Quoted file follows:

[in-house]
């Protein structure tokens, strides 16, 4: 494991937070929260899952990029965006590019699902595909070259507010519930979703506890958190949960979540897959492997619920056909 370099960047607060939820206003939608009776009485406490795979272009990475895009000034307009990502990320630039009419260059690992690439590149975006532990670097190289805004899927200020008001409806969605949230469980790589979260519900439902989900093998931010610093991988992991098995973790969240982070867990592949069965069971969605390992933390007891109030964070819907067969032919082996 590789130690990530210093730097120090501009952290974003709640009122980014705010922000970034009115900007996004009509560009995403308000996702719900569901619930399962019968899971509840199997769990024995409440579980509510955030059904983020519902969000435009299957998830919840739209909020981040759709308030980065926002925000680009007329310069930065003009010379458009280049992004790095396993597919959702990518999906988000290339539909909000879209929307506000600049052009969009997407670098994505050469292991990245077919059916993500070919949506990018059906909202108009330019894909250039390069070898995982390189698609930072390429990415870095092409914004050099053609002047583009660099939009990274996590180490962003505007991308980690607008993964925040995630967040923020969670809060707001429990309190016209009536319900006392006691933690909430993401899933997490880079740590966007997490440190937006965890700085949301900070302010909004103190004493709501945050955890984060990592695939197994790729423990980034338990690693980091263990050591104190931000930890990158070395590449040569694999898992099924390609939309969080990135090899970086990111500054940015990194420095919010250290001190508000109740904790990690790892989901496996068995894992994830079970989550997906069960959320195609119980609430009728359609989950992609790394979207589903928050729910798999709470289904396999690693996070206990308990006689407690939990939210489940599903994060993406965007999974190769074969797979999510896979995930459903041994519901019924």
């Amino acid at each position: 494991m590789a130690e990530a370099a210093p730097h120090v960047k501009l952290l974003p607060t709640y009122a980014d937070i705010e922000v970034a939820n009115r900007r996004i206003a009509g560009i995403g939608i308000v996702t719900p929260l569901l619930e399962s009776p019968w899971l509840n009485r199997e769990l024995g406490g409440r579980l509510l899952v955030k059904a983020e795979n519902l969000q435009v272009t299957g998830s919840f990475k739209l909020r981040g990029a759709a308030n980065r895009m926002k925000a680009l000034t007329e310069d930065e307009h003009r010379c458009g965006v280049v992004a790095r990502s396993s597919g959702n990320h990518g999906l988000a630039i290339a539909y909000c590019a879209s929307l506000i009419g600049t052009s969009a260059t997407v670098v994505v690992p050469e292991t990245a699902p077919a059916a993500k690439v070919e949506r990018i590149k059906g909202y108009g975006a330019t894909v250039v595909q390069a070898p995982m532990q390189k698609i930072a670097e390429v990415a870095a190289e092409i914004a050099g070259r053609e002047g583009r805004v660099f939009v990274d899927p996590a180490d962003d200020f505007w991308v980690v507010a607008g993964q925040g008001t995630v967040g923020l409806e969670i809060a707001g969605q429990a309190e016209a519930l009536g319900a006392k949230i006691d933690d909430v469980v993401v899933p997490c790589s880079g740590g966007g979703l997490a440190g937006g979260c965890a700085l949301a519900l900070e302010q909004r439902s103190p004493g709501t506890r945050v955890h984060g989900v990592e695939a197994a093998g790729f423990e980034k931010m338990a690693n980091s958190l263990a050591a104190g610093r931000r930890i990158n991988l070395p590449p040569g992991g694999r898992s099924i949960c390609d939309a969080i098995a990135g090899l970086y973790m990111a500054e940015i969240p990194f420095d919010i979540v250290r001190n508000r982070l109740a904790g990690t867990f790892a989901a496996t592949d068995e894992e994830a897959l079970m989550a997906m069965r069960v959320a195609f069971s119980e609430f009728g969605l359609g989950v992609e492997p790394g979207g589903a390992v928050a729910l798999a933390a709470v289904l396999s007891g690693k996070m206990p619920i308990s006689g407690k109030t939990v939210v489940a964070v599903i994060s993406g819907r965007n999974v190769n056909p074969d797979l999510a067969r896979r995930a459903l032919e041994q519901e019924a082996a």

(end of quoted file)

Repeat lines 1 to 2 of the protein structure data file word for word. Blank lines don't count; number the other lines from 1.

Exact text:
[in-house]
């Protein structure tokens, strides 16, 4: 494991937070929260899952990029965006590019699902595909070259507010519930979703506890958190949960979540897959492997619920056909 370099960047607060939820206003939608009776009485406490795979272009990475895009000034307009990502990320630039009419260059690992690439590149975006532990670097190289805004899927200020008001409806969605949230469980790589979260519900439902989900093998931010610093991988992991098995973790969240982070867990592949069965069971969605390992933390007891109030964070819907067969032919082996 590789130690990530210093730097120090501009952290974003709640009122980014705010922000970034009115900007996004009509560009995403308000996702719900569901619930399962019968899971509840199997769990024995409440579980509510955030059904983020519902969000435009299957998830919840739209909020981040759709308030980065926002925000680009007329310069930065003009010379458009280049992004790095396993597919959702990518999906988000290339539909909000879209929307506000600049052009969009997407670098994505050469292991990245077919059916993500070919949506990018059906909202108009330019894909250039390069070898995982390189698609930072390429990415870095092409914004050099053609002047583009660099939009990274996590180490962003505007991308980690607008993964925040995630967040923020969670809060707001429990309190016209009536319900006392006691933690909430993401899933997490880079740590966007997490440190937006965890700085949301900070302010909004103190004493709501945050955890984060990592695939197994790729423990980034338990690693980091263990050591104190931000930890990158070395590449040569694999898992099924390609939309969080990135090899970086990111500054940015990194420095919010250290001190508000109740904790990690790892989901496996068995894992994830079970989550997906069960959320195609119980609430009728359609989950992609790394979207589903928050729910798999709470289904396999690693996070206990308990006689407690939990939210489940599903994060993406965007999974190769074969797979999510896979995930459903041994519901019924």